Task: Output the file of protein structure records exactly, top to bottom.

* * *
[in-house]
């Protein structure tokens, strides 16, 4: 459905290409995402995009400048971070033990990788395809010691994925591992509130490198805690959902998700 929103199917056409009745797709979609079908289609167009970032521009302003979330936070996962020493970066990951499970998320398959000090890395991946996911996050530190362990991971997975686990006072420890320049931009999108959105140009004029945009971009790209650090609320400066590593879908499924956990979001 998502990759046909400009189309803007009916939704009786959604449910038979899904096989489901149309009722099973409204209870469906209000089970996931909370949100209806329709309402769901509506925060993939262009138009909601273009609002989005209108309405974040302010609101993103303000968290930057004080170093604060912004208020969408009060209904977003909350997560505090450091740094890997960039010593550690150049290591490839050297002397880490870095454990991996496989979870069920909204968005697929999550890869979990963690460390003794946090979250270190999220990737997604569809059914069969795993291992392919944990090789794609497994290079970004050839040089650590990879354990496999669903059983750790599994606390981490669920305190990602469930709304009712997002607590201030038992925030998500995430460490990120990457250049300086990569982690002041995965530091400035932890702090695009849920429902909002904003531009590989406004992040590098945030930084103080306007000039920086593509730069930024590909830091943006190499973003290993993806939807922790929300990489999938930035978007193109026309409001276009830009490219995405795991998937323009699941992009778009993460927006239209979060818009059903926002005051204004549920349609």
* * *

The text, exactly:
[in-house]
């Protein structure tokens, strides 16, 4: 459905290409995402995009400048971070033990990788395809010691994925591992509130490198805690959902998700 929103199917056409009745797709979609079908289609167009970032521009302003979330936070996962020493970066990951499970998320398959000090890395991946996911996050530190362990991971997975686990006072420890320049931009999108959105140009004029945009971009790209650090609320400066590593879908499924956990979001 998502990759046909400009189309803007009916939704009786959604449910038979899904096989489901149309009722099973409204209870469906209000089970996931909370949100209806329709309402769901509506925060993939262009138009909601273009609002989005209108309405974040302010609101993103303000968290930057004080170093604060912004208020969408009060209904977003909350997560505090450091740094890997960039010593550690150049290591490839050297002397880490870095454990991996496989979870069920909204968005697929999550890869979990963690460390003794946090979250270190999220990737997604569809059914069969795993291992392919944990090789794609497994290079970004050839040089650590990879354990496999669903059983750790599994606390981490669920305190990602469930709304009712997002607590201030038992925030998500995430460490990120990457250049300086990569982690002041995965530091400035932890702090695009849920429902909002904003531009590989406004992040590098945030930084103080306007000039920086593509730069930024590909830091943006190499973003290993993806939807922790929300990489999938930035978007193109026309409001276009830009490219995405795991998937323009699941992009778009993460927006239209979060818009059903926002005051204004549920349609």